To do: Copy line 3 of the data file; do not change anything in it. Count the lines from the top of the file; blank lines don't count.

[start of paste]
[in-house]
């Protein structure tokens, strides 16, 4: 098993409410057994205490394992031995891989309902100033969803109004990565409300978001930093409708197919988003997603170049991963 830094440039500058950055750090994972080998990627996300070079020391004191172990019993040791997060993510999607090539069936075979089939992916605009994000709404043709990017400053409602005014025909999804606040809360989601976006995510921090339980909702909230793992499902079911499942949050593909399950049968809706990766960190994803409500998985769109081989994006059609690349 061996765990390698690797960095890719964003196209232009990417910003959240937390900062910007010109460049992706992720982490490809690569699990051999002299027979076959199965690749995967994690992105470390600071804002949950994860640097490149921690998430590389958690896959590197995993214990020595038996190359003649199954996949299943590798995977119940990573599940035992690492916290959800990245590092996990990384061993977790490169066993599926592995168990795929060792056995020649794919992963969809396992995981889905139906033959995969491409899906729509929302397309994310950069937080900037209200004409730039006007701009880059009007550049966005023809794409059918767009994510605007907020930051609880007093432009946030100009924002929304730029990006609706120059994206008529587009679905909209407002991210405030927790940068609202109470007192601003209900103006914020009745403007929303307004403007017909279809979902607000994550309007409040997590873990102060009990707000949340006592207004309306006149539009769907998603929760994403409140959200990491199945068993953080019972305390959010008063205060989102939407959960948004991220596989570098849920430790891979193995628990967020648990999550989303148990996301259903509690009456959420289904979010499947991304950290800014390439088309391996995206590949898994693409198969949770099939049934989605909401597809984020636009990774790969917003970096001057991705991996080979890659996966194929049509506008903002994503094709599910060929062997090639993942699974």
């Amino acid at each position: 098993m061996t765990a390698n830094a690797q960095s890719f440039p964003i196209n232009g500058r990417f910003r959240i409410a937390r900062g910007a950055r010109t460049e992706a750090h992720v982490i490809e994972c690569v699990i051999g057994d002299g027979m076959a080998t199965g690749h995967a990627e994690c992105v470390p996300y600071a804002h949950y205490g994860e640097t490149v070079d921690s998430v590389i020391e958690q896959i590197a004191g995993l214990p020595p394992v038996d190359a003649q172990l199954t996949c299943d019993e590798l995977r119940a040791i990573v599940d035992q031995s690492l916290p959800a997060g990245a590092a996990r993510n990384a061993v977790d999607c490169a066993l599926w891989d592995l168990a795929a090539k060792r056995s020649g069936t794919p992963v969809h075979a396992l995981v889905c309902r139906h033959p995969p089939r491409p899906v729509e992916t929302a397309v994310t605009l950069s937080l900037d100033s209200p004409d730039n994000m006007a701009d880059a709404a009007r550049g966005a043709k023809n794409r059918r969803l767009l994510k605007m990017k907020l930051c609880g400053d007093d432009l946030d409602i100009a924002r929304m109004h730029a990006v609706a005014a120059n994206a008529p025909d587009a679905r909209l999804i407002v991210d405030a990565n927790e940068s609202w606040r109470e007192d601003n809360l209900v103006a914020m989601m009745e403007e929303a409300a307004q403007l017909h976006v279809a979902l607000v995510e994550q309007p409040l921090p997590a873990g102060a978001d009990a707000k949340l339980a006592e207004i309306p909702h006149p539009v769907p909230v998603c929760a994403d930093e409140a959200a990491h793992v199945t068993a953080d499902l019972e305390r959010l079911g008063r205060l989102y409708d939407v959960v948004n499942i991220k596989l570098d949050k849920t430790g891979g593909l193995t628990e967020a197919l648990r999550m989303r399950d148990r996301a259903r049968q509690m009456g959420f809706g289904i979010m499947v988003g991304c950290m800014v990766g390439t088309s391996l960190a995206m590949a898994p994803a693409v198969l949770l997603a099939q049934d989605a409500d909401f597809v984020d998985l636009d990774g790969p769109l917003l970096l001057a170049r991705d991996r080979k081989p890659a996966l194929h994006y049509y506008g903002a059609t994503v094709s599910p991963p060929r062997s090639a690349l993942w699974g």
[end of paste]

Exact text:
């Amino acid at each position: 098993m061996t765990a390698n830094a690797q960095s890719f440039p964003i196209n232009g500058r990417f910003r959240i409410a937390r900062g910007a950055r010109t460049e992706a750090h992720v982490i490809e994972c690569v699990i051999g057994d002299g027979m076959a080998t199965g690749h995967a990627e994690c992105v470390p996300y600071a804002h949950y205490g994860e640097t490149v070079d921690s998430v590389i020391e958690q896959i590197a004191g995993l214990p020595p394992v038996d190359a003649q172990l199954t996949c299943d019993e590798l995977r119940a040791i990573v599940d035992q031995s690492l916290p959800a997060g990245a590092a996990r993510n990384a061993v977790d999607c490169a066993l599926w891989d592995l168990a795929a090539k060792r056995s020649g069936t794919p992963v969809h075979a396992l995981v889905c309902r139906h033959p995969p089939r491409p899906v729509e992916t929302a397309v994310t605009l950069s937080l900037d100033s209200p004409d730039n994000m006007a701009d880059a709404a009007r550049g966005a043709k023809n794409r059918r969803l767009l994510k605007m990017k907020l930051c609880g400053d007093d432009l946030d409602i100009a924002r929304m109004h730029a990006v609706a005014a120059n994206a008529p025909d587009a679905r909209l999804i407002v991210d405030a990565n927790e940068s609202w606040r109470e007192d601003n809360l209900v103006a914020m989601m009745e403007e929303a409300a307004q403007l017909h976006v279809a979902l607000v995510e994550q309007p409040l921090p997590a873990g102060a978001d009990a707000k949340l339980a006592e207004i309306p909702h006149p539009v769907p909230v998603c929760a994403d930093e409140a959200a990491h793992v199945t068993a953080d499902l019972e305390r959010l079911g008063r205060l989102y409708d939407v959960v948004n499942i991220k596989l570098d949050k849920t430790g891979g593909l193995t628990e967020a197919l648990r999550m989303r399950d148990r996301a259903r049968q509690m009456g959420f809706g289904i979010m499947v988003g991304c950290m800014v990766g390439t088309s391996l960190a995206m590949a898994p994803a693409v198969l949770l997603a099939q049934d989605a409500d909401f597809v984020d998985l636009d990774g790969p769109l917003l970096l001057a170049r991705d991996r080979k081989p890659a996966l194929h994006y049509y506008g903002a059609t994503v094709s599910p991963p060929r062997s090639a690349l993942w699974g």